All of us spent years sitting on a bench at school, trying to learn subjects such as English.
Some of us then become teachers. Others enter the world of industry and in order to keep up with time they are bound to become their own teachers: nowadays it is necessary to know languages in order to have a career, or even just to be hired. Private language courses are too expensive and are bound to a certain time in the week, so all what is left to do is to learn by ourselves, which means to teach languages to ourselves, using free online resources available at any time.
To teach – or to teach ourselves – we begin from our experience as pupils. During our years of “forced” learning there was that feeling that something was in disagreement with our natural instincts. For this reason, we used to feel bored, apathetic, nervous: we have a body with five senses and we cannot learn only with sight and hearing. We cannot use our brain without even caring about how it works. It is time to admit that our memory is the result of a natural evolution that aims for the survival of the species: only in this way we can understand how to use all its potential.
If our ancestors would see a mate eating a beautiful red mushroom and then dying, they would avoid eating it – or they would feed it to their rival in love. It is easy. We are programmed to survive and to reproduce. As a matter of fact, it is not surprising that our mind is sensitive to violence (survival) and sex (reproduction). Isn’t this the reason why films with such explicit scenes are forbidden to kids?
But what does this matter when studying a language?
If we want to manage our brain instead of frustrating it we need to understand it and respect it.
When we study a language we need to motivate our brain thinking that we are doing so as to survive in our modern jungle and sometimes also in order to reproduce ourselves – if we are in a multicultural environment. Our brain is not going to accept a statement such as “learn just because I tell you to do so”.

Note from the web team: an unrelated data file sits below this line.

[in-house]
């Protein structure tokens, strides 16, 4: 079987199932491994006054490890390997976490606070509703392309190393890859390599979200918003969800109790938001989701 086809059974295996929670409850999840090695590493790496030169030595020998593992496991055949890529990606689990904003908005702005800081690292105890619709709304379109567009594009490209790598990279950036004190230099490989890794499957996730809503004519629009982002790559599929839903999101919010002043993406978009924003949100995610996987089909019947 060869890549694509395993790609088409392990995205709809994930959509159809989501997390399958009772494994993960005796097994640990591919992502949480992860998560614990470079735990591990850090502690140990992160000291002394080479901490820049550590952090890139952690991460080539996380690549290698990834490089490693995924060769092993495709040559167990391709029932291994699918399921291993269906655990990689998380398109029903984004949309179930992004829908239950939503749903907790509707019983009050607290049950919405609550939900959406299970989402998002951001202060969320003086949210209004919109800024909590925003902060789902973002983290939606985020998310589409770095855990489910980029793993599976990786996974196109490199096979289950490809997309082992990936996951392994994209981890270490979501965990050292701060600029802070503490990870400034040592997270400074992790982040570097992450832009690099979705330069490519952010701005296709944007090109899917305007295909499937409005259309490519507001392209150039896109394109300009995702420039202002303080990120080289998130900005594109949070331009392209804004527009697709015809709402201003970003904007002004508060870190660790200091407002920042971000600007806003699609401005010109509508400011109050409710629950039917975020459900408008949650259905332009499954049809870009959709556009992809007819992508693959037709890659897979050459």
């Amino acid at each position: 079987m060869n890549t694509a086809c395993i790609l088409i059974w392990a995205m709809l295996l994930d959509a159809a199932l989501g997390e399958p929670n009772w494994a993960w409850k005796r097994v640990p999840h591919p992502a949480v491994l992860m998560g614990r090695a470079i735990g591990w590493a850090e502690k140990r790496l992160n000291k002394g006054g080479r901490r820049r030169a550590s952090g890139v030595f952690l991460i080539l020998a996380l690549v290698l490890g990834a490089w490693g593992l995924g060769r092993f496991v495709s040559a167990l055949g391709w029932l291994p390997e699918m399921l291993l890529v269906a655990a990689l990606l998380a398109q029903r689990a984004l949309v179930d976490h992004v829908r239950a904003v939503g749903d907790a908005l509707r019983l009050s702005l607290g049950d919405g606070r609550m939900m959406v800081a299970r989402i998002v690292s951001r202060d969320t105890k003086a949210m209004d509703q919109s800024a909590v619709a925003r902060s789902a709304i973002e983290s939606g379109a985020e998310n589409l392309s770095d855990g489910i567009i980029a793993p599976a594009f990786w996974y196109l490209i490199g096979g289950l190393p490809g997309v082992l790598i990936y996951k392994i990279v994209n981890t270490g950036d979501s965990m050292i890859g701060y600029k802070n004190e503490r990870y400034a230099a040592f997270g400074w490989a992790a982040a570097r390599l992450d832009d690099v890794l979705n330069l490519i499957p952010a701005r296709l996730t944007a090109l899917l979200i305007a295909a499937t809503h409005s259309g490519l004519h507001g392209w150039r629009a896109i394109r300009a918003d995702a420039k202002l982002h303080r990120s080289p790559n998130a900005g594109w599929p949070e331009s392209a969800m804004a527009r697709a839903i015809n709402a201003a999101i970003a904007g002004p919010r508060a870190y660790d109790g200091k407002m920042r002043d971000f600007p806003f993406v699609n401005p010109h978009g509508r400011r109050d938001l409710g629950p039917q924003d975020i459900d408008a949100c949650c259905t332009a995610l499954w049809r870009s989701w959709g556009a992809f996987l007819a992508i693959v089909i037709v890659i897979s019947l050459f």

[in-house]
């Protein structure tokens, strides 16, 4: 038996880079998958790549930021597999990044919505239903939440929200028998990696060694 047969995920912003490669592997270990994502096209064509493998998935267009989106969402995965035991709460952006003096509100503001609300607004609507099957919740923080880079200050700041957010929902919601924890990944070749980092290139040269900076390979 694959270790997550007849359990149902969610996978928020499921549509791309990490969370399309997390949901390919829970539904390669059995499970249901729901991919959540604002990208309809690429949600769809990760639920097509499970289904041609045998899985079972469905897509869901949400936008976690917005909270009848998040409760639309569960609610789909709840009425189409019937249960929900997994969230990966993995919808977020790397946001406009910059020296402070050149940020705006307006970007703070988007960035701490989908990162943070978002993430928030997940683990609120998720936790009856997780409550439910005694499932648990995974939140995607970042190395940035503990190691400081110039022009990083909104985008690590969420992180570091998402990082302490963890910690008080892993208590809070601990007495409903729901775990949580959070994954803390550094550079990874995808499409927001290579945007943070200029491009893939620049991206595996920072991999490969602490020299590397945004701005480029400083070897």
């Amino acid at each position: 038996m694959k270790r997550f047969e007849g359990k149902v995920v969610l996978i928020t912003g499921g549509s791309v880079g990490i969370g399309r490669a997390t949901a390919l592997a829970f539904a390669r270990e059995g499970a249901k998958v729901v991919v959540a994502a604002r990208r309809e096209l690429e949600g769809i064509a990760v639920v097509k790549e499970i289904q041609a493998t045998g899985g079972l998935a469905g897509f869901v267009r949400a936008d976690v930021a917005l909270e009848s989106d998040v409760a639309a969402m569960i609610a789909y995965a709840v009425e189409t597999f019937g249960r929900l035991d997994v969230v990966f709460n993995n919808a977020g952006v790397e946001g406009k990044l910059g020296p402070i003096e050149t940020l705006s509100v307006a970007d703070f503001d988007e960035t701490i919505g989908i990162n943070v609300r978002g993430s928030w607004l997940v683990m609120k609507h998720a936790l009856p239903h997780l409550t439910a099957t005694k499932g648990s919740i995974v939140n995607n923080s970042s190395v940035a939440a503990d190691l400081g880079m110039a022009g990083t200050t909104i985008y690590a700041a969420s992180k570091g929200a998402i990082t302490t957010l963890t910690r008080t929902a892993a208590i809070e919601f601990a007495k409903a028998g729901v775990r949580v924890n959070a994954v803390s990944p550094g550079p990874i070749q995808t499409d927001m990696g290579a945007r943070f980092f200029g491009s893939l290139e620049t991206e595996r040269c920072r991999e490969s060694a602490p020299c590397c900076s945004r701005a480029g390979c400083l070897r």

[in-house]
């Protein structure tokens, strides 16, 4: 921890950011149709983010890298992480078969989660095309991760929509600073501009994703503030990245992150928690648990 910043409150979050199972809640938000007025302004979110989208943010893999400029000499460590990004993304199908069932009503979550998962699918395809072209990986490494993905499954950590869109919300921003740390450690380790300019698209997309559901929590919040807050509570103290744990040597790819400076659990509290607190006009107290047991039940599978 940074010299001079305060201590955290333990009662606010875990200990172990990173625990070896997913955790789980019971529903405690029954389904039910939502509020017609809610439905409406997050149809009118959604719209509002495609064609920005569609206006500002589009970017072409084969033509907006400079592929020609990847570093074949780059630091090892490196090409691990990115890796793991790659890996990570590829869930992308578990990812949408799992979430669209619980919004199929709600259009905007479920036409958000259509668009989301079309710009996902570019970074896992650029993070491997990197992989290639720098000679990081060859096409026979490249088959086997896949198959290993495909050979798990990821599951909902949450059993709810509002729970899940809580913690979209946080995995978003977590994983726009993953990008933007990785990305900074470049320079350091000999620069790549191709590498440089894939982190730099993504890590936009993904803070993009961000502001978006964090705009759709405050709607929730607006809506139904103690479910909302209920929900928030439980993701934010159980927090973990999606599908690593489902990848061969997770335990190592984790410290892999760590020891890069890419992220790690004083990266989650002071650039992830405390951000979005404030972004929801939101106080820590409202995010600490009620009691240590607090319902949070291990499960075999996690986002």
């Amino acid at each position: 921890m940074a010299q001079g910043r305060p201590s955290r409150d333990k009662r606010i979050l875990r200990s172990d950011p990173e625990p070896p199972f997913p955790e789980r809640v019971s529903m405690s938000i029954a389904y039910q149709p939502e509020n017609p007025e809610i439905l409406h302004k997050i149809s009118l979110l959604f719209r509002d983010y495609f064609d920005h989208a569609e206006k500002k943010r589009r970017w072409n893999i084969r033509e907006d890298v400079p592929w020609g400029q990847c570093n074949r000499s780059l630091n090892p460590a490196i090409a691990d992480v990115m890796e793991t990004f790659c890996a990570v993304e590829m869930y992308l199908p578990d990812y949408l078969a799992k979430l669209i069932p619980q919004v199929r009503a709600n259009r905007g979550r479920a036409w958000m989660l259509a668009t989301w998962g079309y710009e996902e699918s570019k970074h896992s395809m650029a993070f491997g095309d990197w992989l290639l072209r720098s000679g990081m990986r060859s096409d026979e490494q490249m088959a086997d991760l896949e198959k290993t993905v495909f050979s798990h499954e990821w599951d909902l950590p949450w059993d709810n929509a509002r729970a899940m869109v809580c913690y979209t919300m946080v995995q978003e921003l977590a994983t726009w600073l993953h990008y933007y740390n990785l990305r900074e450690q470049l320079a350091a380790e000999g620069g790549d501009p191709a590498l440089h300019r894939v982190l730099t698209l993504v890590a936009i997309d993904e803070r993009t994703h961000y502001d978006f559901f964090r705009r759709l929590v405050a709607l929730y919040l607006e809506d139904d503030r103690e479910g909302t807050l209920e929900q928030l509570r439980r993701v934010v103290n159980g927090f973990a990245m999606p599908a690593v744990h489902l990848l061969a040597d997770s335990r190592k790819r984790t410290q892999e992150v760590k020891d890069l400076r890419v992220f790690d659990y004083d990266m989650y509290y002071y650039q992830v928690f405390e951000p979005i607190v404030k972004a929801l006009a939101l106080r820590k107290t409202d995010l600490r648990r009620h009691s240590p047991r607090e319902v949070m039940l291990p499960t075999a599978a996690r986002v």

Before facing dangerous situations or matters of life and death, we are used to drills first. Before hunting a beast with a bow, we find it normal to practice – you never know, we could miss the prey and be attacked, becoming preys ourselves. Hunting is real, it is a risk, shooting at the bull’s eye is a test, and therefore it is a game.
The game is the natural way children – and animals – use to learn.
How to justify the cruelty of a cat that catches and then releases a mouse, just to catch it again and free it again? I believe the cat is simply training its hunting skills, it is playing: if one day mice get scarce, the cat that played will be more skilled in catching the few remaining ones.
To play means to interact in a finite and protected environment before facing reality; online courses are successful because they allow learners to play, to interact, to simulate situations that are going to happen in the future. I can buy bread in the exercise first, and then at the supermarket. My Polish course is an example.
The more the need to learn is urgent, the more learning is effective. He who lives abroad is simply forced to learn, as well as he who has a foreign partner who speaks another language – and here we are not just supposing: thanks to those two motivations I learned Polish language in three years. It has taken me far more to learn English, even if my teachers were very skilled.
If put under pressure, our brain might surprise us, and this with no need of hypnosis or manipulation of our subconsciousness. As Sun Tzu said in The Art of War, “throw them (your troops) into a perilous situation and they survive; put them in death ground and they will live”.
During the war times, spies would learn the language of the enemy rather fast: a quick course would bombard their brains, which would absorb everything like a sponge. Soldiers were supposed to speak without mistakes, otherwise they would have been discovered by the enemy and shot.
When there is no real motivation, instead, we need long years at public school to learn just the basics of a language and then we need to pay expensive courses in private schools.
We might conclude that it is always better to learn languages as a spy than as a future intellectual.
I am interested in language learning methods methods. Before teaching or learning a language, I started with studying the human mind and how it works. I graduated in languages and language teaching and have experience in a private language school, managing also the content of its e-learning courses. After working for an e-learning course, I created my blog polishcourse.blogspot.com.
Image source: Pixabay.com